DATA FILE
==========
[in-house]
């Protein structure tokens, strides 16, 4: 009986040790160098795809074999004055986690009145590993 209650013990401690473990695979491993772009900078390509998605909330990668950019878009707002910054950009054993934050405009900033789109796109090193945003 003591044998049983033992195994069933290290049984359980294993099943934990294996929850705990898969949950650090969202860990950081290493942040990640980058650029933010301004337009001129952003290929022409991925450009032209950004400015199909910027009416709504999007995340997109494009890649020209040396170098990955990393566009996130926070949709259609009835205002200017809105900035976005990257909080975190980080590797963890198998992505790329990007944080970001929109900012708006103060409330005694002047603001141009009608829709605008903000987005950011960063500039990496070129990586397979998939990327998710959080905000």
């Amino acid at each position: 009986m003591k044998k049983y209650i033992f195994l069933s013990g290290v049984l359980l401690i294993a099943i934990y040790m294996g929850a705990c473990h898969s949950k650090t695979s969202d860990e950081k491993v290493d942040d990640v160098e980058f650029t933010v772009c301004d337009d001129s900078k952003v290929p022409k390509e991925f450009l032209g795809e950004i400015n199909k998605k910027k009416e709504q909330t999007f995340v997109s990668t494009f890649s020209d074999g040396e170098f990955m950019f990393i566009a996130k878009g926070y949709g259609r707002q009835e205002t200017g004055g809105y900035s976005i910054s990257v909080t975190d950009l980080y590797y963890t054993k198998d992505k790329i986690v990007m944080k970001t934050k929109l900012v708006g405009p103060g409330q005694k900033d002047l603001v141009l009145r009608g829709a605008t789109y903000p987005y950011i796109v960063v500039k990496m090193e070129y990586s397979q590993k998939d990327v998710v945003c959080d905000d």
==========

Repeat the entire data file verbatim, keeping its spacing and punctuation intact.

[in-house]
């Protein structure tokens, strides 16, 4: 009986040790160098795809074999004055986690009145590993 209650013990401690473990695979491993772009900078390509998605909330990668950019878009707002910054950009054993934050405009900033789109796109090193945003 003591044998049983033992195994069933290290049984359980294993099943934990294996929850705990898969949950650090969202860990950081290493942040990640980058650029933010301004337009001129952003290929022409991925450009032209950004400015199909910027009416709504999007995340997109494009890649020209040396170098990955990393566009996130926070949709259609009835205002200017809105900035976005990257909080975190980080590797963890198998992505790329990007944080970001929109900012708006103060409330005694002047603001141009009608829709605008903000987005950011960063500039990496070129990586397979998939990327998710959080905000």
């Amino acid at each position: 009986m003591k044998k049983y209650i033992f195994l069933s013990g290290v049984l359980l401690i294993a099943i934990y040790m294996g929850a705990c473990h898969s949950k650090t695979s969202d860990e950081k491993v290493d942040d990640v160098e980058f650029t933010v772009c301004d337009d001129s900078k952003v290929p022409k390509e991925f450009l032209g795809e950004i400015n199909k998605k910027k009416e709504q909330t999007f995340v997109s990668t494009f890649s020209d074999g040396e170098f990955m950019f990393i566009a996130k878009g926070y949709g259609r707002q009835e205002t200017g004055g809105y900035s976005i910054s990257v909080t975190d950009l980080y590797y963890t054993k198998d992505k790329i986690v990007m944080k970001t934050k929109l900012v708006g405009p103060g409330q005694k900033d002047l603001v141009l009145r009608g829709a605008t789109y903000p987005y950011i796109v960063v500039k990496m090193e070129y990586s397979q590993k998939d990327v998710v945003c959080d905000d």